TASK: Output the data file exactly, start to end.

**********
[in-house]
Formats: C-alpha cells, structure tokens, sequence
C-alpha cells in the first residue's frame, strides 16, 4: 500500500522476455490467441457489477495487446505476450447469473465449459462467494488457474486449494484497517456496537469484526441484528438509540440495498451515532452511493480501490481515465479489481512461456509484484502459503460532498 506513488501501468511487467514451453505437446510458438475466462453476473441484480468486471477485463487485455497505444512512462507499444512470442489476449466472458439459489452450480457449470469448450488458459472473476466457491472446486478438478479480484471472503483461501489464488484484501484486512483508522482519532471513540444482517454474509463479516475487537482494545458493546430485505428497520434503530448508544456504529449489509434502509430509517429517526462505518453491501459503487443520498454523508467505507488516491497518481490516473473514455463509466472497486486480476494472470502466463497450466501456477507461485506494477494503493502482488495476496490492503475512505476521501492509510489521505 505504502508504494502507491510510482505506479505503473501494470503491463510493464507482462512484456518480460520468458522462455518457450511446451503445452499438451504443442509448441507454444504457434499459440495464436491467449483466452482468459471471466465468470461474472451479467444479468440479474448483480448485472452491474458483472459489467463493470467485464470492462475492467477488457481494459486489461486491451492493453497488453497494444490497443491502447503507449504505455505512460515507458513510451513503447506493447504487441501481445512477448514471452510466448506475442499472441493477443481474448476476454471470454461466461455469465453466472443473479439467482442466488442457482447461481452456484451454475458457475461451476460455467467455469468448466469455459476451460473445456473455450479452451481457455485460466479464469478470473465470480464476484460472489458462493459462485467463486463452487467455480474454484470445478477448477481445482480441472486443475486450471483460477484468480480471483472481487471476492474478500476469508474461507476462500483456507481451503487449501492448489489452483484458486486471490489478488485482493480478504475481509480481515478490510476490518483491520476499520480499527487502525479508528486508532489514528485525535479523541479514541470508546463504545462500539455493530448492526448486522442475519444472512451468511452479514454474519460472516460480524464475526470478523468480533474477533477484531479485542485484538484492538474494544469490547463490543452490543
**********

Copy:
[in-house]
Formats: C-alpha cells, structure tokens, sequence
C-alpha cells in the first residue's frame, strides 16, 4: 500500500522476455490467441457489477495487446505476450447469473465449459462467494488457474486449494484497517456496537469484526441484528438509540440495498451515532452511493480501490481515465479489481512461456509484484502459503460532498 506513488501501468511487467514451453505437446510458438475466462453476473441484480468486471477485463487485455497505444512512462507499444512470442489476449466472458439459489452450480457449470469448450488458459472473476466457491472446486478438478479480484471472503483461501489464488484484501484486512483508522482519532471513540444482517454474509463479516475487537482494545458493546430485505428497520434503530448508544456504529449489509434502509430509517429517526462505518453491501459503487443520498454523508467505507488516491497518481490516473473514455463509466472497486486480476494472470502466463497450466501456477507461485506494477494503493502482488495476496490492503475512505476521501492509510489521505 505504502508504494502507491510510482505506479505503473501494470503491463510493464507482462512484456518480460520468458522462455518457450511446451503445452499438451504443442509448441507454444504457434499459440495464436491467449483466452482468459471471466465468470461474472451479467444479468440479474448483480448485472452491474458483472459489467463493470467485464470492462475492467477488457481494459486489461486491451492493453497488453497494444490497443491502447503507449504505455505512460515507458513510451513503447506493447504487441501481445512477448514471452510466448506475442499472441493477443481474448476476454471470454461466461455469465453466472443473479439467482442466488442457482447461481452456484451454475458457475461451476460455467467455469468448466469455459476451460473445456473455450479452451481457455485460466479464469478470473465470480464476484460472489458462493459462485467463486463452487467455480474454484470445478477448477481445482480441472486443475486450471483460477484468480480471483472481487471476492474478500476469508474461507476462500483456507481451503487449501492448489489452483484458486486471490489478488485482493480478504475481509480481515478490510476490518483491520476499520480499527487502525479508528486508532489514528485525535479523541479514541470508546463504545462500539455493530448492526448486522442475519444472512451468511452479514454474519460472516460480524464475526470478523468480533474477533477484531479485542485484538484492538474494544469490547463490543452490543